It is important that a buyer carries out an appropriate level of due diligence early in the process to establish if what they are buying raises any concern about human rights and worker condition/exploitation. The table on the front page of this guidance identifies indicators of risk/opportunity.
A buyer should conduct their own research for up to date information on risks related to a particular commodity or service. This could include using the various sources of information available on-line, for example see the sources of advice/references below:
- check whether existing contractors are compliant with the Modern Slavery Act 2015, for example, have they published a slavery and human trafficking statement? Do these highlight any particular risks in their industry or sector? Buyers can check for statements on suppliers websites, or via an online registry: TISC Report or Modern Slavery Registry
- CSR Risk Check is an assessment tool that highlights risks for particular products and services, and its World Map shows known risks in each country
- Global Slavery Index is a country by county estimate of the number of people living in modern slavery today, it provides a country or regional analysis of the size of the problem and the actions governments are taking
- Walk Free Foundation focusses on global initiatives to drive change and build awareness around the complex and often hidden nature of modern slavery
- Freedom in the World's annual report ranks countries political rights and civil liberties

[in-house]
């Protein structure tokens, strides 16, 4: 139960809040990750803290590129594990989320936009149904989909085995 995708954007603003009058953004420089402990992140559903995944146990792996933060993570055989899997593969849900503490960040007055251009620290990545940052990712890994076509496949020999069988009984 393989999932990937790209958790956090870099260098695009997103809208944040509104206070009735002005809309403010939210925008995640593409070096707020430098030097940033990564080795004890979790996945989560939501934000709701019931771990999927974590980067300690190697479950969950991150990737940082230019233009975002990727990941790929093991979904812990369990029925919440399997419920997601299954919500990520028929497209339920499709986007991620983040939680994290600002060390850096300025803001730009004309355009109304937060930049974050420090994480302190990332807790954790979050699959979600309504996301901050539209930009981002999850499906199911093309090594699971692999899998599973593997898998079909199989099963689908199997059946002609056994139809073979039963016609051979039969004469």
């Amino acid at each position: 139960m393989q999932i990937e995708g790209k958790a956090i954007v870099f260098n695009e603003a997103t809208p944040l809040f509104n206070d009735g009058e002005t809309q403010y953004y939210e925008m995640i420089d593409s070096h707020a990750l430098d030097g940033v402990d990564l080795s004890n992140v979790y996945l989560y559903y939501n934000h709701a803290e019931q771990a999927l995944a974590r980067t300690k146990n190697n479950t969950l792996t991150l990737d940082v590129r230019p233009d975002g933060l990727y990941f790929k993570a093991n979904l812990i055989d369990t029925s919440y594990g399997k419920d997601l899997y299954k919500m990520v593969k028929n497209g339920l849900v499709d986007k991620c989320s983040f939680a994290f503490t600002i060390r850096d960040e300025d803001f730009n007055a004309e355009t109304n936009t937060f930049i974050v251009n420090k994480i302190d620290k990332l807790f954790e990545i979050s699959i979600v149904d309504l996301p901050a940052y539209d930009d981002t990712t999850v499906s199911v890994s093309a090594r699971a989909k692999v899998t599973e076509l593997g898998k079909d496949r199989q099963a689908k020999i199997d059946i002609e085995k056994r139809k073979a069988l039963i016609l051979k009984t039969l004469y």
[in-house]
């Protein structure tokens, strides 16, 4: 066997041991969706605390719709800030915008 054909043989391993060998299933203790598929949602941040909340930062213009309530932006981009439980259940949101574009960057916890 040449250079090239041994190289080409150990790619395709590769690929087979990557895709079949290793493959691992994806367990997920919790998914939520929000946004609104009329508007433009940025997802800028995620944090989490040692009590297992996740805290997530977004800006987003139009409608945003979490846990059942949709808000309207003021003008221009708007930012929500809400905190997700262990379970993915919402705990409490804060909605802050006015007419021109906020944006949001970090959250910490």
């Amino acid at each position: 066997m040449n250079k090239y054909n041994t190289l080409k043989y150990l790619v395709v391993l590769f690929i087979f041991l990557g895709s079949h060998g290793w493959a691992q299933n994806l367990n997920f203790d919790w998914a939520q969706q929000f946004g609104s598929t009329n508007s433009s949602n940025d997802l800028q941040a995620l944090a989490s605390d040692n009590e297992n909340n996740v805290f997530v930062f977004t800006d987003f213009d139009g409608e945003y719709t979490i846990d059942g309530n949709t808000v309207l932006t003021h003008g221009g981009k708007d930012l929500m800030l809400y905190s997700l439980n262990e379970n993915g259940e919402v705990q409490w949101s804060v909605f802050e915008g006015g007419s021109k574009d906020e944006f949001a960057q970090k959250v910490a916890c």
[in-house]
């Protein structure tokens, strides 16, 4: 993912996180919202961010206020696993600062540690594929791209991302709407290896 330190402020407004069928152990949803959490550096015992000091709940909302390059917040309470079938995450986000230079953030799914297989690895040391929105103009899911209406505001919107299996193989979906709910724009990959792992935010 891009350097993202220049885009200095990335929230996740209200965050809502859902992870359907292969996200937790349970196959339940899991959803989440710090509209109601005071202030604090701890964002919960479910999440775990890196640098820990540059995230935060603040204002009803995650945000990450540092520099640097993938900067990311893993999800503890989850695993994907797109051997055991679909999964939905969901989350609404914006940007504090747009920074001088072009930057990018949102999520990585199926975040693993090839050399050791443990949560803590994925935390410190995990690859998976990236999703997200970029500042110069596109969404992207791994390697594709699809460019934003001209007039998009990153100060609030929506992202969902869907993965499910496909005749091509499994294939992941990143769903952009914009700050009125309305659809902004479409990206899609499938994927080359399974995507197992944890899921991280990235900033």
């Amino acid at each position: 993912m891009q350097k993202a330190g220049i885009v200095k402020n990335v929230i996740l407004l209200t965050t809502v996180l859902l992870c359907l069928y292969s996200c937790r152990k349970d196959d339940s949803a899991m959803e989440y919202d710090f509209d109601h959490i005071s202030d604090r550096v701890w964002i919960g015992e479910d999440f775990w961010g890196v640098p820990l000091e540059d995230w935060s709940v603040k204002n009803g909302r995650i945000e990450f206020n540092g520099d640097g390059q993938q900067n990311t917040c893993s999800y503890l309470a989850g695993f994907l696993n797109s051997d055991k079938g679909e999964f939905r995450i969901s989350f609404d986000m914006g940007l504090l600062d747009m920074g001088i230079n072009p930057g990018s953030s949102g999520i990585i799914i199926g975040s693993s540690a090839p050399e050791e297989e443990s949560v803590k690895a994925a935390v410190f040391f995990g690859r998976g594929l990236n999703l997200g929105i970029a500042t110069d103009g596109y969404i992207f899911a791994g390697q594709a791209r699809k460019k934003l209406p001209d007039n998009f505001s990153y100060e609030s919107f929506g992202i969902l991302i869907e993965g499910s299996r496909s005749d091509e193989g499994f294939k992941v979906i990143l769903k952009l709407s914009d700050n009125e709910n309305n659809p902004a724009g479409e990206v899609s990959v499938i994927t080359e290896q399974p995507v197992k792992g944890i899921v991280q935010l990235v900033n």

- Transparency International Corruption Perception Index highlights the progress countries are making in ending corruption
- An online tool Modern Slavery Map has been created that can be searched by location, sector, issues and organisation type for anti-human trafficking initiatives and projects
- CIPS have a number of ethical and sustainable procurement resources including elearning and an online test which addresses sustainable procurement
- UK Government published eLearning: tackling modern slavery in public sector supply chains, and Modern slavery guidance for personal protective equipment (PPE)
- Sedex have a number of relevant publications available including several briefings on modern day slavery, business ethics, and transparency
There are also various industry initiatives and campaigns to improve workers conditions and ensure that their fundamental rights are respected.
The information available from these sources can be used to help embed ethical standards into procurement. For example the Clean Clothes Campaign, Green Electronics Council, International Labour Organisation (ILO), Fairtrade Foundation and Ethical Trading Initiative, together with the criteria behind some of the certification labels available: Fairtrade, Ecolabel, etc.
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